• In all instances the prediction accuracy is higher than a human umpire could typically achieve for that type of delivery.
How does the accuracy of the prediction degrade the further is has to predict?
So long as there is enough data available out of the bounce, the prediction accuracy degrades very slowly the further it has to predict, as is shown in the examples below.
The main reason for the “over 2.5 meters” element of the protocol is because it fits more naturally with the way the game has been played. If a batsman comes down the wicket, but doesn’t get to the pitch of the ball and pads up, he would typically not be given out LBW, and this element of the protocol ensures that this continues to be the case.
If Hawk-Eye is accurate, why are there instances when many people all agree that the ball did something different to what Hawk-Eye shows?
It is human nature to question things which one cannot see for yourself. Any illusionist plays on the fact that that the human brain places a great deal of emphasis on what you believe you have seen, so it becomes hard to accept that this is not reality. There have been many occasions when I have been watching cricket at home and seen a Hawk-Eye replay and felt it was wrong. I speak to my staff on site, ask them to check it, confirm that they were happy with what went to TV and to send me further data. By looking at it in more detail, I have learnt that the Hawk-Eye track was right.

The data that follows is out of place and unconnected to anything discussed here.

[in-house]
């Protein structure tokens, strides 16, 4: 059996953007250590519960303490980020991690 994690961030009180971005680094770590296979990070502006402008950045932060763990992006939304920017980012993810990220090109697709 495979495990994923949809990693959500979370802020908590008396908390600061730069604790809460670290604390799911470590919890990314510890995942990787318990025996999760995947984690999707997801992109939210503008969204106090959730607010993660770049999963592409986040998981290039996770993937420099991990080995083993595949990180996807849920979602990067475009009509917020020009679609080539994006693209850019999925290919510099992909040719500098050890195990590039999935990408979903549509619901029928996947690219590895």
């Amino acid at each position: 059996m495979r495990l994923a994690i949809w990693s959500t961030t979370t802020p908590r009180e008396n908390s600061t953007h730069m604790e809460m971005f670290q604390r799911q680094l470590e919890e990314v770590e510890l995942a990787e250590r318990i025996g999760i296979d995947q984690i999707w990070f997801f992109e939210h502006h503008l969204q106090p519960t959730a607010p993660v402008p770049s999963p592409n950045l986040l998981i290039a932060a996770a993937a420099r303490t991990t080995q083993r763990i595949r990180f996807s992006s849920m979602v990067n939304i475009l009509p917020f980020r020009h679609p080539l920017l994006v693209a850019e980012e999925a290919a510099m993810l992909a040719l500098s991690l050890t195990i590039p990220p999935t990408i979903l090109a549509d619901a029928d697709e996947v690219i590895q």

Recently, other independent people have received this data, and their confidence in the system has increased as a result. This process has enabled us to build up an appreciation for the number of ways in which a broadcast replay can be deceptive.
For all official series we have offered this additional evidence to the teams, umpires and commentators. If a commentators claims that a Hawk-Eye replay is wrong in a series where the system is being used officially, and the commentator is subsequently proven to be correct, Hawk-Eye will contribute £10,000 to a charity of the commentators choice. If the commentator is wrong, we ask that they contribute £1,000 to the Lords Taverner’s!